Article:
Develop a purpose statement for your continued advancement
You have to know where you’re going if you are going to get somewhere. Sometimes you need a map. That’s true of getting to Atlantic City, as well as to your next job. That next job includes promotions and moving on.
A group of fundraisers discussed professional development at a recent nonprofit conference in Washington, D.C. The chat included this author, moderator Ben Harris, president, Production Solutions; Kerry Lenahan, vice president, voice of customer at the American Diabetes Association; and, John Perell, director of strategy and member experience at the Smithsonian Institution.
We shared personal experiences that helped each of us be more focused on advancing our careers, including how to develop a “Purpose Statement;” the value of treating our colleagues and employees like donors; and, the importance of building a positive organizational culture that embraces philanthropy. Together, these three ingredients are critical to organizational success.
A key benefit of a purpose statement is how one identifies themselve professionally. Jeff Kost
The Purpose Statement
One of the key benefits of a purpose statement is how one identifies themselves professionally. What is the target or goal of the work you do every day? With a clear and aligned purpose, we stay grounded on what matters most. Intention plus reflection improves learning.
Each of us shared our own Purpose Statement and how it was developed. Kerry and John both had purpose statements. I did not have one, so I developed mine in preparation for the session.
• I serve others by connecting people with groups, ideas and resources that empower them to accomplish their mission. — Kerry Lenahan
Kerry started setting her own goals when she realized that time was more valuable to her than money or external recognition. She originally created her purpose statement in 2011. She checks in weekly, quarterly and annually to be sure she is being intentional about how she invests her time and what she is setting out to accomplish. She admits she sometimes questions her own purpose statement. “Is it true? Am I living up to it? How should I measure it?”
• I am a strategic fundraiser and trusted partner, working in complex organizations and highly competitive business environments with a focus on driving innovation and better results. — John Perell
John developed his original purpose statement 20 years ago when he was working with a career strategist and preparing to change his career path. It has evolved over time as he furthered his career in direct response fundraising. Part of his early success was driven by his own desire to grow professionally. He sought out industry mentors to help him navigate challenges, realizing that access to knowledgeable people would help him grow. At the same time, he recognizes the need to also give back and provide opportunities for others to learn from his experiences.
• I secure resources from individuals, helping guide their charitable giving, allowing my organization to fulfill its mission through philanthropy and by instilling confidence in the individual, they will perhaps leave this world in a better place than they found it. — Jeff Kost
For me, even after more than 25 years in fundraising, this was a different way of thinking in terms of personal and intentional purpose. Going through the exercise clarified what I do and why. So often we get caught up in just “doing” and don’t take time to remind ourselves “what” and more importantly “why.”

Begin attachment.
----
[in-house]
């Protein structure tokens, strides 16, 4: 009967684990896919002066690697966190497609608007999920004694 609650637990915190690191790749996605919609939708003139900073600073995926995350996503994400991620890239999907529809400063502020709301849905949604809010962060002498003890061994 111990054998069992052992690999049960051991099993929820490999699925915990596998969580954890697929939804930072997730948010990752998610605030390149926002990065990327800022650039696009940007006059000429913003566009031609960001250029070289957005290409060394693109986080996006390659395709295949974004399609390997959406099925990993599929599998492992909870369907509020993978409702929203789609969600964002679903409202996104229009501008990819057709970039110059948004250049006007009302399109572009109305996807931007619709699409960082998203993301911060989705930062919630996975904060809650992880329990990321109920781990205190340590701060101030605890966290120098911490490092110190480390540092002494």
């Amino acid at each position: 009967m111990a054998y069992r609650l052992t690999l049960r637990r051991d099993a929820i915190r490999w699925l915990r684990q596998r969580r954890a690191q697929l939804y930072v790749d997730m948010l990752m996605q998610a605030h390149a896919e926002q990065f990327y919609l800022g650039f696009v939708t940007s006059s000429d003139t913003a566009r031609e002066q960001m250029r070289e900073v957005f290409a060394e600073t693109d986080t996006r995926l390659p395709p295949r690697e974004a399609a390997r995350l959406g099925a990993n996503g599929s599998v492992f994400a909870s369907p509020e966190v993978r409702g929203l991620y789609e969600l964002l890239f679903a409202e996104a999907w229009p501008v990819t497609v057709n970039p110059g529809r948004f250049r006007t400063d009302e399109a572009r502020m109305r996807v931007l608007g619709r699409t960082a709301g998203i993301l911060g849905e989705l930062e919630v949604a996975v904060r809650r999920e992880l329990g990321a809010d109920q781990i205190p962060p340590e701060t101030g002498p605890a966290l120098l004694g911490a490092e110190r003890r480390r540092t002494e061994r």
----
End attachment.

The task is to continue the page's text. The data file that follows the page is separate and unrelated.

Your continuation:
Treating Colleagues Like Donors
As fundraisers and professionals connected to philanthropic organizations, we know how we treat our donors. We treat them as we would like to be treated. We thank them. We appreciate them. We listen to them. We keep them engaged.
Each of us reflected on how we felt when we were treated as a donor. We had emotional responses such as: confidence, hope, perspective, candor, humor, respect, trust and honesty, appreciation, validation, motivation, inspiration, proud, happy, satisfied.
What if we extended that same “donor treatment” to our colleagues? What would be the impact?
“We want our donors to feel appreciated, valued for their generosity, motivated to be a consistent donor, to be validated and heard,” I explained, “and to become ambassadors of our work. We should expect the same of our colleagues and volunteers.
Culture Matters. Foster One of Philanthropy
“Culture eats strategy for lunch,” Kerry started.
We all agreed that organizational culture is immensely important, perhaps the single most central factor driving an organization. “You are the culture,” Kerry explained, “so behave both privately and publicly the way you want others to behave. The results are a heightened sense of community, mutual trust, clear organizational goals, accountability, and consistent feedback.” This culture motivates her to provide particularly higher levels of performance without being asked.
I value the recognition, appreciation, and curiosity of executive staff and program staff to understand the importance of philanthropy. I enjoy taking them on the journey to understand how philanthropy works and how it contributes to the organization’s mission. Educated staff often show a willingness to cooperate and become partners for a common purpose.
John believes each of us is part of driving the culture of an organization with enthusiasm, interest and desire to be successful. It can be contagious. It allows us to really move the needle.
Each of these elements is important. The more time we invest in being intentional about our own purpose and how we treat each other as colleagues have influence over organizational culture and organizational culture is key.
As John said, “It allows us to really move the needle in meaningful ways.”
Jeff Kost is vice president, resource development at Capital Caring in Falls Church, Va.